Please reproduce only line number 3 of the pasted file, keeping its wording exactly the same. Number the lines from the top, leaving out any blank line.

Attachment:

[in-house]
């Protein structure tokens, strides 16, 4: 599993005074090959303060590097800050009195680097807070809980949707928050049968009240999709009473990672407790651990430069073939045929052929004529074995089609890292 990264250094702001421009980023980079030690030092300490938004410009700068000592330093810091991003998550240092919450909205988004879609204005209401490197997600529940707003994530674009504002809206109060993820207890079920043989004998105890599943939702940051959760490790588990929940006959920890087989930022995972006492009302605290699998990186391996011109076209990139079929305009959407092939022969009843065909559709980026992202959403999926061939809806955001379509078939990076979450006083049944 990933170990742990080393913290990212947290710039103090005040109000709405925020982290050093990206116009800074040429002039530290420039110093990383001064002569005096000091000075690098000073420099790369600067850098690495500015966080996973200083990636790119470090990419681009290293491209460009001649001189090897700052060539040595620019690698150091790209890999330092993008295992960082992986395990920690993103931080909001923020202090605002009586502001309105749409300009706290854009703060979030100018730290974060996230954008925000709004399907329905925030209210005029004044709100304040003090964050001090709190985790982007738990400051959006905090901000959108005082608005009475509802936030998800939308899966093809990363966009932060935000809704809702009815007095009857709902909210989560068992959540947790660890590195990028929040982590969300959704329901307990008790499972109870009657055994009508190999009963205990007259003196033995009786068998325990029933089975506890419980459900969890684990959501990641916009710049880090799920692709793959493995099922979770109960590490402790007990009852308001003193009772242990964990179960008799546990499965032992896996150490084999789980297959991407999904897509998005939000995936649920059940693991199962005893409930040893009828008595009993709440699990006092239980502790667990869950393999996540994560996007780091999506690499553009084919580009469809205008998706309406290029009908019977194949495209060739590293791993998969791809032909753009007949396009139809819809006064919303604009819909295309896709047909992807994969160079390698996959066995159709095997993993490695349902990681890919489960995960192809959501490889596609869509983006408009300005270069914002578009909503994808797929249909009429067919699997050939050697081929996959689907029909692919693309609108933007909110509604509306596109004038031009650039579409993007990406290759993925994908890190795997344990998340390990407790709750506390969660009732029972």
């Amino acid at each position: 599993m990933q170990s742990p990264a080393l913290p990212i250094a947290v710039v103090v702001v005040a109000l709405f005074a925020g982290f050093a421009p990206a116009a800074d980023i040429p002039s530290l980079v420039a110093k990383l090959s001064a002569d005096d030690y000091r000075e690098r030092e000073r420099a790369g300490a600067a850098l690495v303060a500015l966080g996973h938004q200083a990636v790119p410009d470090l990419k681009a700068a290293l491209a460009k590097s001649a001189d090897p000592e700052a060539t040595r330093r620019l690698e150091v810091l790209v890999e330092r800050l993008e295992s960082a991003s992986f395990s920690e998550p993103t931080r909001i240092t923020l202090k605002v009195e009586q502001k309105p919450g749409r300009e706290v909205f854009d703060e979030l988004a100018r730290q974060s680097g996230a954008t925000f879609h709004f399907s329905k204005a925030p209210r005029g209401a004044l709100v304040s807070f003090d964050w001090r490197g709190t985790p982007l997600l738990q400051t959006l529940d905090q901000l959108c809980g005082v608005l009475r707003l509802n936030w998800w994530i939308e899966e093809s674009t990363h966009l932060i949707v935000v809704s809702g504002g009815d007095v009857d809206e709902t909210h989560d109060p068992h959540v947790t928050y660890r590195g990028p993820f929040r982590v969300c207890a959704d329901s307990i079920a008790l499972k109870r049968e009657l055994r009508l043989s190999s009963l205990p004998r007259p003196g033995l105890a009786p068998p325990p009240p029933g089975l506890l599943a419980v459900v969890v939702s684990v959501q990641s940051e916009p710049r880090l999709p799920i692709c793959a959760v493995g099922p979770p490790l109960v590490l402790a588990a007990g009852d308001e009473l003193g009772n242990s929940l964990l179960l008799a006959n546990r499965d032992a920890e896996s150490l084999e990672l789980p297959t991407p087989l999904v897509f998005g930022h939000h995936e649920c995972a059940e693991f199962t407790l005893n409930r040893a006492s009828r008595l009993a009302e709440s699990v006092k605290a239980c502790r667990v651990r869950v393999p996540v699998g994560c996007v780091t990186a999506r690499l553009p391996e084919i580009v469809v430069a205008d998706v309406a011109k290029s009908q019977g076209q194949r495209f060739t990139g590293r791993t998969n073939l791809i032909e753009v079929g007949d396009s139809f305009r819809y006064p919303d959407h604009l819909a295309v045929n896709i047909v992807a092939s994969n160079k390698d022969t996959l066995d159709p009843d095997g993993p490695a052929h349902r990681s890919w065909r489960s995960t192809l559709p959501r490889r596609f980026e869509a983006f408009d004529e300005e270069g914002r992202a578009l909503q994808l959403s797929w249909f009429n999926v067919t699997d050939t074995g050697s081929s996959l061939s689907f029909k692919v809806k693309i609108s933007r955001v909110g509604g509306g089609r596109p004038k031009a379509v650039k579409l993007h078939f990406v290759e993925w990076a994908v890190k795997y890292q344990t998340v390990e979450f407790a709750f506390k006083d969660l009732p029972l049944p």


């Amino acid at each position: 599993m990933q170990s742990p990264a080393l913290p990212i250094a947290v710039v103090v702001v005040a109000l709405f005074a925020g982290f050093a421009p990206a116009a800074d980023i040429p002039s530290l980079v420039a110093k990383l090959s001064a002569d005096d030690y000091r000075e690098r030092e000073r420099a790369g300490a600067a850098l690495v303060a500015l966080g996973h938004q200083a990636v790119p410009d470090l990419k681009a700068a290293l491209a460009k590097s001649a001189d090897p000592e700052a060539t040595r330093r620019l690698e150091v810091l790209v890999e330092r800050l993008e295992s960082a991003s992986f395990s920690e998550p993103t931080r909001i240092t923020l202090k605002v009195e009586q502001k309105p919450g749409r300009e706290v909205f854009d703060e979030l988004a100018r730290q974060s680097g996230a954008t925000f879609h709004f399907s329905k204005a925030p209210r005029g209401a004044l709100v304040s807070f003090d964050w001090r490197g709190t985790p982007l997600l738990q400051t959006l529940d905090q901000l959108c809980g005082v608005l009475r707003l509802n936030w998800w994530i939308e899966e093809s674009t990363h966009l932060i949707v935000v809704s809702g504002g009815d007095v009857d809206e709902t909210h989560d109060p068992h959540v947790t928050y660890r590195g990028p993820f929040r982590v969300c207890a959704d329901s307990i079920a008790l499972k109870r049968e009657l055994r009508l043989s190999s009963l205990p004998r007259p003196g033995l105890a009786p068998p325990p009240p029933g089975l506890l599943a419980v459900v969890v939702s684990v959501q990641s940051e916009p710049r880090l999709p799920i692709c793959a959760v493995g099922p979770p490790l109960v590490l402790a588990a007990g009852d308001e009473l003193g009772n242990s929940l964990l179960l008799a006959n546990r499965d032992a920890e896996s150490l084999e990672l789980p297959t991407p087989l999904v897509f998005g930022h939000h995936e649920c995972a059940e693991f199962t407790l005893n409930r040893a006492s009828r008595l009993a009302e709440s699990v006092k605290a239980c502790r667990v651990r869950v393999p996540v699998g994560c996007v780091t990186a999506r690499l553009p391996e084919i580009v469809v430069a205008d998706v309406a011109k290029s009908q019977g076209q194949r495209f060739t990139g590293r791993t998969n073939l791809i032909e753009v079929g007949d396009s139809f305009r819809y006064p919303d959407h604009l819909a295309v045929n896709i047909v992807a092939s994969n160079k390698d022969t996959l066995d159709p009843d095997g993993p490695a052929h349902r990681s890919w065909r489960s995960t192809l559709p959501r490889r596609f980026e869509a983006f408009d004529e300005e270069g914002r992202a578009l909503q994808l959403s797929w249909f009429n999926v067919t699997d050939t074995g050697s081929s996959l061939s689907f029909k692919v809806k693309i609108s933007r955001v909110g509604g509306g089609r596109p004038k031009a379509v650039k579409l993007h078939f990406v290759e993925w990076a994908v890190k795997y890292q344990t998340v390990e979450f407790a709750f506390k006083d969660l009732p029972l049944p």